The agreed option for Hinchingbrooke following the consultation did not propose any major changes to emergency services (A&E and emergency surgery), cancer services or general surgery.

However, Mr Millar said there were some plans he would reveal on Thursday which would see Hinchingbrooke pilot new ways of working for the hospital - and the NHS.

One example is operating theatre timetables. Gone will be the rigid structure that allows theatres to be used for 3 only.5 hours a day, and in will come new flexible working patterns.

Moving some services (dermatology, gynaecology, dressing clinics, etc) into the community is also beginning to help the hospital - and a lot quicker than expected, said Mr Millar.

The hospital is seeing fewer people in its emergency unit thanks to schemes that allow patients to be seen by GPs and not admitted to hospital unless it is necessary.

This effectively decreases the hospital's work, but also saves money and unnecessary expenditure. All of these changes will help Hinchingbrooke save £14.5million a year and see its work reduced by about 20 per cent.

And so to the huge Hinchingbrooke debt - estimated to soon have reached £40million (50 per cent of the hospital's turnover). A national problem, that needs to be solved nationally, said Mr Millar.

There are other hospitals that have been left in a similar situation to Hinchingbrooke, and all of these are part of ongoing national negotiations with the Department of Health to determine how the debt can be repaid as part of a national solution.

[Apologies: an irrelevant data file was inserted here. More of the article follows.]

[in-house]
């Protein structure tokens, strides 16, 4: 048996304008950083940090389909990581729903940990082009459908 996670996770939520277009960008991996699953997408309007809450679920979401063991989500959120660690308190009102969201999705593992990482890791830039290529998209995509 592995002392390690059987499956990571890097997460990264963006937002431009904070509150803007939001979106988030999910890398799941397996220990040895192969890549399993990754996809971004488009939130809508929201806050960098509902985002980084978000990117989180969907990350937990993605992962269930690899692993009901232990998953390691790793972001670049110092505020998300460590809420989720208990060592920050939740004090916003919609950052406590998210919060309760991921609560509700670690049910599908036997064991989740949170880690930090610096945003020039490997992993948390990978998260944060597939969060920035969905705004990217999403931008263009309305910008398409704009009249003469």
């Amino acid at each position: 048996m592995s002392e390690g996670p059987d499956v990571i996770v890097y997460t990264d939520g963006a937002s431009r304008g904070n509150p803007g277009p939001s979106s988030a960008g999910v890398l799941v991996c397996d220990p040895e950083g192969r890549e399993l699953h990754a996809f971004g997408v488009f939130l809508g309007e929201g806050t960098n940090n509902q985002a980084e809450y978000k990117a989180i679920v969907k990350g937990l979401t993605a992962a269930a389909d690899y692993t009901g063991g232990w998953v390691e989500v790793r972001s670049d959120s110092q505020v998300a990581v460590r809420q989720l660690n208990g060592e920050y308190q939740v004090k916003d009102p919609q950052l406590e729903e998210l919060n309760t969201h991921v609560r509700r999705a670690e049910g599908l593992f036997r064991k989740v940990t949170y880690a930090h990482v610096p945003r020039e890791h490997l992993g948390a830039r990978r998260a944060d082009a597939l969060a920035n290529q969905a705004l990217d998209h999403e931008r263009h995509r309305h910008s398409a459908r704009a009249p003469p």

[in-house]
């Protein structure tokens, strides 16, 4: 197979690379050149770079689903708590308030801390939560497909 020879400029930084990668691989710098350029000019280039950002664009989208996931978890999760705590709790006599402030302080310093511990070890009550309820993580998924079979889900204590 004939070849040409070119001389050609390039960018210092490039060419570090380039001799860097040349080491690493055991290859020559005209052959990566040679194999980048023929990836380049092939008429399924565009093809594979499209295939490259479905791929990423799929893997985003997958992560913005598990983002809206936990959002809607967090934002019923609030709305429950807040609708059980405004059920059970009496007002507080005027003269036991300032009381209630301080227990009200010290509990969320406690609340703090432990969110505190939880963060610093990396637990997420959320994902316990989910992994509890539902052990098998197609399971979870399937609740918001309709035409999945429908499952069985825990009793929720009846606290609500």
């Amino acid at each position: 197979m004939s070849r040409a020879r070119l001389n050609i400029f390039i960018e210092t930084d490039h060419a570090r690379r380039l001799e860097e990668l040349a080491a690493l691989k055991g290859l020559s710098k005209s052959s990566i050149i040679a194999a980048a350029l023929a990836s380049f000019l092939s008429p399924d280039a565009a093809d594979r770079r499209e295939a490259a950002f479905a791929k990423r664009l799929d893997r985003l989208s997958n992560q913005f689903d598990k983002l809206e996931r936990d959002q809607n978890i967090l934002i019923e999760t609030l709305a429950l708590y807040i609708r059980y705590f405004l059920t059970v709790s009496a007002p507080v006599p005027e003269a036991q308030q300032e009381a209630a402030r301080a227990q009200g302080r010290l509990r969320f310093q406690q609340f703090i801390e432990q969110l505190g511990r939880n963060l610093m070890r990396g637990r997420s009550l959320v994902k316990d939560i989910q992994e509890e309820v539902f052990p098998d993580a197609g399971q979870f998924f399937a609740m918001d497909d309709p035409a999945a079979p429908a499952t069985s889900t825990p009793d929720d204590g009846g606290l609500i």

The turnaround in Hinchingbrooke's fortunes has also seen its staff turnover start to decrease, and the hospital is once again recruiting new staff - four consultants have received job offers in the past week.

Work has also been carried out in most areas of the hospital to determine the staffing levels and skills needed to provide the remodelled services. While the proposals suggested 200 jobs would have to be cut, Mr Millar is certain staff turnover will account for the majority, if not all, of these, and many have gone already.

Over time, and with details of the rescue package being finalised over the coming months, Mr Millar is hopeful staff turnover will continue to fall, and staff morale will continue to build as they discover more about the detailed plans for Hinchingbrooke and take part in the ongoing consultations.

Mr Millar added that he hoped his plans for a sustainable hospital will finally convince the doubters that there can be a long term future for Hinchingbrooke.

"This will put some certainty back into the where the hospital is going," he said.

INFORMATION: Mark Millar will give his talk, Building a Sustainable Hospital, at a board meeting of Hinchingbrooke Hospital at 11am on Thursday in the conference room at the hospital. This will be followed in the evening, starting at 7.30pm, by the AGM in the out-patients' department.